Strathclyde Telegraph

Universities could face investigation over hosting ‘extremist’ speaker

By Mat Johnstone, News Editor

 

Six British universities may face legal action after hosting a controversial speaker seen by the government as ‘extremist’.

Maozzam Begg, an activist against the War on Terror, was a guest lecturer at several universities including the University of Manchester. He had previously been held in Guantanamo Bay for three years without trial.

Mayor of London Boris Johnson said Begg’s activist organisation Cage were “apologists for terror.”

Under the new ‘Prevent’ counter-terrorism legislation, aimed at making institutions police potential ‘extremist’ behaviour, Begg’s appearances may have legal ramifications.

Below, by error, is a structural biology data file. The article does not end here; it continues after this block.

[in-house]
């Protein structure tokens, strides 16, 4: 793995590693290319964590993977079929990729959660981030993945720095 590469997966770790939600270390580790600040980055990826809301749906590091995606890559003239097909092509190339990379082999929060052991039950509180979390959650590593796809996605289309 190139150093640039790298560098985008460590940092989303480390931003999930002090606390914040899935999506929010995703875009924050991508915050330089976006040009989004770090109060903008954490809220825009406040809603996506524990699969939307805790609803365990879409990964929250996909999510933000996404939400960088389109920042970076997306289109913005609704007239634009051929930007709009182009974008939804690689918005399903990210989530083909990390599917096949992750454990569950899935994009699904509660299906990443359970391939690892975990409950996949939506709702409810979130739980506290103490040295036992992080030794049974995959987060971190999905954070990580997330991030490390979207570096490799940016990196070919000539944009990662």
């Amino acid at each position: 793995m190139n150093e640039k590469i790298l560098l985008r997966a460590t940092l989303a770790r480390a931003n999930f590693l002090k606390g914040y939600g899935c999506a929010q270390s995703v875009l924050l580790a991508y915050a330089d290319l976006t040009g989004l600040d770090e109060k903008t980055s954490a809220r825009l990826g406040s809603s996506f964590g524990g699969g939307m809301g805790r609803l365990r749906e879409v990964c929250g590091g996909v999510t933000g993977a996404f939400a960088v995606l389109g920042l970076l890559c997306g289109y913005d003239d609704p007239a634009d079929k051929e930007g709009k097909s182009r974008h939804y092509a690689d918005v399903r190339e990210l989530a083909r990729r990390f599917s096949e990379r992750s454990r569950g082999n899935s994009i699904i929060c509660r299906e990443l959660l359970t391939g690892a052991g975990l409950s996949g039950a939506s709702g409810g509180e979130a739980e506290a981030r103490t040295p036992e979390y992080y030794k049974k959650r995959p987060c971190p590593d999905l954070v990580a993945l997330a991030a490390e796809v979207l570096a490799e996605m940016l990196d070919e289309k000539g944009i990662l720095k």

The ‘Prevent’ strategy has been condemned by the University of Strathclyde’s Student Association as “criminalising black and Muslim students.”

Begg was a speaker at the ‘Students not Suspects’ tour, which also visited Strathclyde.

The Higher Education Funding Council for England, the official watchdog body for higher education, said it was “aware” of the events at the universities and would be contacting them to find out “how they assessed the risks and what mitigations they put in place to safeguard staff and students”.